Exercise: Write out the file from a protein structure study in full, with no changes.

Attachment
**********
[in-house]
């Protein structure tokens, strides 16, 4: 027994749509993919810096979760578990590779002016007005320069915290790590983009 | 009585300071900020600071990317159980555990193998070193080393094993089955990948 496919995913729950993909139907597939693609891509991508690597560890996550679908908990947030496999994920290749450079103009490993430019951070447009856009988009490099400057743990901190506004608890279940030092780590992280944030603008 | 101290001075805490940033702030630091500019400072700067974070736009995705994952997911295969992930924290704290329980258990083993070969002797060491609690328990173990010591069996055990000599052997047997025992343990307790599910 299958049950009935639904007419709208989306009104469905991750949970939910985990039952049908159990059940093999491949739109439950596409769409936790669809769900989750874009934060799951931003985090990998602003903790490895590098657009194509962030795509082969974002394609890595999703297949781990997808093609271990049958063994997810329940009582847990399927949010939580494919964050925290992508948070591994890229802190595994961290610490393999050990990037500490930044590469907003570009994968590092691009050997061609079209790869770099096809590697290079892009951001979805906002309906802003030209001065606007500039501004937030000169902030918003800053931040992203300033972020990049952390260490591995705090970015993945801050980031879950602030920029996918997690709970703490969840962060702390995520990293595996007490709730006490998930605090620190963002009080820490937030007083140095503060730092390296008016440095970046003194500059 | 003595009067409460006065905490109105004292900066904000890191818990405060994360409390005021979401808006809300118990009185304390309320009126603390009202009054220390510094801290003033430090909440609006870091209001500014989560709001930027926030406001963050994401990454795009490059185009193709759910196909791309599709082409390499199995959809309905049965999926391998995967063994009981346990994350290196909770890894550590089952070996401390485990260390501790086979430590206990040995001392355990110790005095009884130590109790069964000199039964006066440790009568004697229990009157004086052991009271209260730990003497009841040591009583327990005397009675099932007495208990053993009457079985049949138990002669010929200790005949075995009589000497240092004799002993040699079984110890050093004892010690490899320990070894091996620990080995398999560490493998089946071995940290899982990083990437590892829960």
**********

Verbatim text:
[in-house]
């Protein structure tokens, strides 16, 4: 027994749509993919810096979760578990590779002016007005320069915290790590983009 | 009585300071900020600071990317159980555990193998070193080393094993089955990948 496919995913729950993909139907597939693609891509991508690597560890996550679908908990947030496999994920290749450079103009490993430019951070447009856009988009490099400057743990901190506004608890279940030092780590992280944030603008 | 101290001075805490940033702030630091500019400072700067974070736009995705994952997911295969992930924290704290329980258990083993070969002797060491609690328990173990010591069996055990000599052997047997025992343990307790599910 299958049950009935639904007419709208989306009104469905991750949970939910985990039952049908159990059940093999491949739109439950596409769409936790669809769900989750874009934060799951931003985090990998602003903790490895590098657009194509962030795509082969974002394609890595999703297949781990997808093609271990049958063994997810329940009582847990399927949010939580494919964050925290992508948070591994890229802190595994961290610490393999050990990037500490930044590469907003570009994968590092691009050997061609079209790869770099096809590697290079892009951001979805906002309906802003030209001065606007500039501004937030000169902030918003800053931040992203300033972020990049952390260490591995705090970015993945801050980031879950602030920029996918997690709970703490969840962060702390995520990293595996007490709730006490998930605090620190963002009080820490937030007083140095503060730092390296008016440095970046003194500059 | 003595009067409460006065905490109105004292900066904000890191818990405060994360409390005021979401808006809300118990009185304390309320009126603390009202009054220390510094801290003033430090909440609006870091209001500014989560709001930027926030406001963050994401990454795009490059185009193709759910196909791309599709082409390499199995959809309905049965999926391998995967063994009981346990994350290196909770890894550590089952070996401390485990260390501790086979430590206990040995001392355990110790005095009884130590109790069964000199039964006066440790009568004697229990009157004086052991009271209260730990003497009841040591009583327990005397009675099932007495208990053993009457079985049949138990002669010929200790005949075995009589000497240092004799002993040699079984110890050093004892010690490899320990070894091996620990080995398999560490493998089946071995940290899982990083990437590892829960």